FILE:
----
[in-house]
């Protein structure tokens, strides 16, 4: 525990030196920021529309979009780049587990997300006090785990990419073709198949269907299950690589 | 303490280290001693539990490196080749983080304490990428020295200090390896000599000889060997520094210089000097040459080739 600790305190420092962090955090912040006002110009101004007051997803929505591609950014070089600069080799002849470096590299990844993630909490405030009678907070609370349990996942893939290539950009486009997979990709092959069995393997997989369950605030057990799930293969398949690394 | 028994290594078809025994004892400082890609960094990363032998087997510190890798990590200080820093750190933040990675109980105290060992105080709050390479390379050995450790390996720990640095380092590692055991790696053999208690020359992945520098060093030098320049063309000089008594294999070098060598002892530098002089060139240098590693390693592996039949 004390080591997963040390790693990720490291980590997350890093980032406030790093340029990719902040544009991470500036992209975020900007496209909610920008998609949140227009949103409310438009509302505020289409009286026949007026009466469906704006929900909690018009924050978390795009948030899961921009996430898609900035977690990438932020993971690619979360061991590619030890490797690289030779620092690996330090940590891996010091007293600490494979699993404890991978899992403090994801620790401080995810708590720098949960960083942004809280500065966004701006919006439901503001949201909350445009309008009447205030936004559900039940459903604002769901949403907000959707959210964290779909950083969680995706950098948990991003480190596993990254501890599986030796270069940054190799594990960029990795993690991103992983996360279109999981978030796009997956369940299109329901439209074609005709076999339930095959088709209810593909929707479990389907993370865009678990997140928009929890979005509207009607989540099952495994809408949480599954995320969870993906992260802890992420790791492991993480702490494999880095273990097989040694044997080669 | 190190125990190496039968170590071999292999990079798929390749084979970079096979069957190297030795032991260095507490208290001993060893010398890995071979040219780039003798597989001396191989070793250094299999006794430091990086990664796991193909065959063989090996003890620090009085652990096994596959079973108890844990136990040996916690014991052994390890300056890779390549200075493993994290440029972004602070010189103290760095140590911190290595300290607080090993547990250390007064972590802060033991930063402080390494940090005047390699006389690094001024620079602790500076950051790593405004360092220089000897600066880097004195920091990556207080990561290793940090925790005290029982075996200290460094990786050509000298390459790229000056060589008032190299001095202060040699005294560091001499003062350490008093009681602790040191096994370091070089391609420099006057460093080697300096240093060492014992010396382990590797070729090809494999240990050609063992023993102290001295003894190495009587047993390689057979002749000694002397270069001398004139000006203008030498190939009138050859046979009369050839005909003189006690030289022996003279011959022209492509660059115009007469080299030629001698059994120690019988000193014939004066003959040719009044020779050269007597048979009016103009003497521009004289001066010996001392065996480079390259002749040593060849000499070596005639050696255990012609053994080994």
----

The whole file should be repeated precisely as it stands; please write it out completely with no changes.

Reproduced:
[in-house]
């Protein structure tokens, strides 16, 4: 525990030196920021529309979009780049587990997300006090785990990419073709198949269907299950690589 | 303490280290001693539990490196080749983080304490990428020295200090390896000599000889060997520094210089000097040459080739 600790305190420092962090955090912040006002110009101004007051997803929505591609950014070089600069080799002849470096590299990844993630909490405030009678907070609370349990996942893939290539950009486009997979990709092959069995393997997989369950605030057990799930293969398949690394 | 028994290594078809025994004892400082890609960094990363032998087997510190890798990590200080820093750190933040990675109980105290060992105080709050390479390379050995450790390996720990640095380092590692055991790696053999208690020359992945520098060093030098320049063309000089008594294999070098060598002892530098002089060139240098590693390693592996039949 004390080591997963040390790693990720490291980590997350890093980032406030790093340029990719902040544009991470500036992209975020900007496209909610920008998609949140227009949103409310438009509302505020289409009286026949007026009466469906704006929900909690018009924050978390795009948030899961921009996430898609900035977690990438932020993971690619979360061991590619030890490797690289030779620092690996330090940590891996010091007293600490494979699993404890991978899992403090994801620790401080995810708590720098949960960083942004809280500065966004701006919006439901503001949201909350445009309008009447205030936004559900039940459903604002769901949403907000959707959210964290779909950083969680995706950098948990991003480190596993990254501890599986030796270069940054190799594990960029990795993690991103992983996360279109999981978030796009997956369940299109329901439209074609005709076999339930095959088709209810593909929707479990389907993370865009678990997140928009929890979005509207009607989540099952495994809408949480599954995320969870993906992260802890992420790791492991993480702490494999880095273990097989040694044997080669 | 190190125990190496039968170590071999292999990079798929390749084979970079096979069957190297030795032991260095507490208290001993060893010398890995071979040219780039003798597989001396191989070793250094299999006794430091990086990664796991193909065959063989090996003890620090009085652990096994596959079973108890844990136990040996916690014991052994390890300056890779390549200075493993994290440029972004602070010189103290760095140590911190290595300290607080090993547990250390007064972590802060033991930063402080390494940090005047390699006389690094001024620079602790500076950051790593405004360092220089000897600066880097004195920091990556207080990561290793940090925790005290029982075996200290460094990786050509000298390459790229000056060589008032190299001095202060040699005294560091001499003062350490008093009681602790040191096994370091070089391609420099006057460093080697300096240093060492014992010396382990590797070729090809494999240990050609063992023993102290001295003894190495009587047993390689057979002749000694002397270069001398004139000006203008030498190939009138050859046979009369050839005909003189006690030289022996003279011959022209492509660059115009007469080299030629001698059994120690019988000193014939004066003959040719009044020779050269007597048979009016103009003497521009004289001066010996001392065996480079390259002749040593060849000499070596005639050696255990012609053994080994």